September 23, 2013

Good Mon. Snow here yesterday and frost this morning. The snowfall is barely measurable, but winter seems to be upon us. I rearranged a bunch of stuff and got my car into the garage over the weekend, which made me feel superior to the neighbor across the street who has two white carport tents where his front lawn used to be.

We watched an extremely interesting four-part documentary on the history of public education in America. It was aired on PBS in 2001, with Meryl Streep narrating. It traces the history of public schools from the founding of the Republic up to the present. The first three programs covering 1780-1890, 1900-1950, and 1950-1980 are fascinating (apparently nothing happened 1890-1900). The first program details the gradual progression from one-room school houses in small towns and settlements where the average child (slaves excepted) might get a year or two of the three R’s, through the end of the westward expansion, when most children got as much as 5 years of education. Only the elite classes sent their children longer and then sent the boys to college (no girls allowed).

With the great immigrant migrations of the second half of the 19th century and onward, public school was seen as a way to make newcomers into Americans, teaching them the English language and American history and government, as well as basic math, reading, and writing skills. Because public schools inculcated firmly Protestant values, many Irish and Italian immigrants attended “parochial” schools that reflected their Catholic heritage. At the same time, the demand for school teachers opened one of the first professions dominated by women. In the first half of the 20th century, school attendance came to be almost universal, and many women went to college and began entering some of the professions, though men still resented the intrusion.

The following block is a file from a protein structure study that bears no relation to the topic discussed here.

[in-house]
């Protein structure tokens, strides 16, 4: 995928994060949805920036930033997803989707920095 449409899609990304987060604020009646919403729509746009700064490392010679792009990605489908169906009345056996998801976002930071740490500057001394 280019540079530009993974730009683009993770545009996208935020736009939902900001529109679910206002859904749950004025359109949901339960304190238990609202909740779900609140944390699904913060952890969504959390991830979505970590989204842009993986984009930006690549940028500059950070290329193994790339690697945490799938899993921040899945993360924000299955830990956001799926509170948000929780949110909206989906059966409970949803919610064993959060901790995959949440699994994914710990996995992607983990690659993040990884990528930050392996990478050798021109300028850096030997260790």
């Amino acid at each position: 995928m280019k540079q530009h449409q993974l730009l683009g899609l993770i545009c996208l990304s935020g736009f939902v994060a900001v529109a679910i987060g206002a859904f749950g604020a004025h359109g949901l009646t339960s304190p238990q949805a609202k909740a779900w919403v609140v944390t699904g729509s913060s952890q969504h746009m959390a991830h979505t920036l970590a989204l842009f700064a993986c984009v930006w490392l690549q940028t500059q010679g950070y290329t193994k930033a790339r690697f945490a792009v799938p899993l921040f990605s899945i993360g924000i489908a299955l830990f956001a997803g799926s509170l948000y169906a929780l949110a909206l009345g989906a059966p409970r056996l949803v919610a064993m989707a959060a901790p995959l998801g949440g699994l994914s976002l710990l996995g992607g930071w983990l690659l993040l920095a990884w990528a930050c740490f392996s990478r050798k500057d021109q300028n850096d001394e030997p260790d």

From 1950 to 1980 the nation experienced the Civil Rights movement, Brown v. Topeka Board of Education, the Civil Rights act of 1965, the Federal Aid to Education Act of 1966 (which gave the feds a carrot and stick to encourage integration of schools), the Women’s Rights movement, and progress toward rights for others traditionally denied adequate education. The program tells the story of the drive by Mexican Americans to get equal access to education for their children. The last program addresses the issues of forced busing of students to achieve integration and the rise of charter schools (and vouchers), for-profit school administration, and home schooling. Despite the turmoil created by these challenges to what is now traditional public education, 90 percent of America’s children attend public schools. The program touches on many related issues, particularly how the schools are blamed for problems in society at large. When Sputnik seemed to show America falling behind the Russians in science, it was the schools’ fault. When the Japanese seemed to be pulling ahead of American manufacturing, the schools were blamed.

Currently American public education is often criticized for not producing literate and numerate graduates at a high enough level for the US to compete in international business and technology development. Widespread testing of students became much more common during this time period. At the same time, local government does its best to ensure that education policy and textbooks are controlled locally, producing broad variations in methods and outcomes. Anyway, well worth watching. As one commenter in the program said (with pardonable exaggeration), “School-age Americans are 20 percent of our population, but they are 100 percent of our future.” From the public library.

School Story of American Public Education


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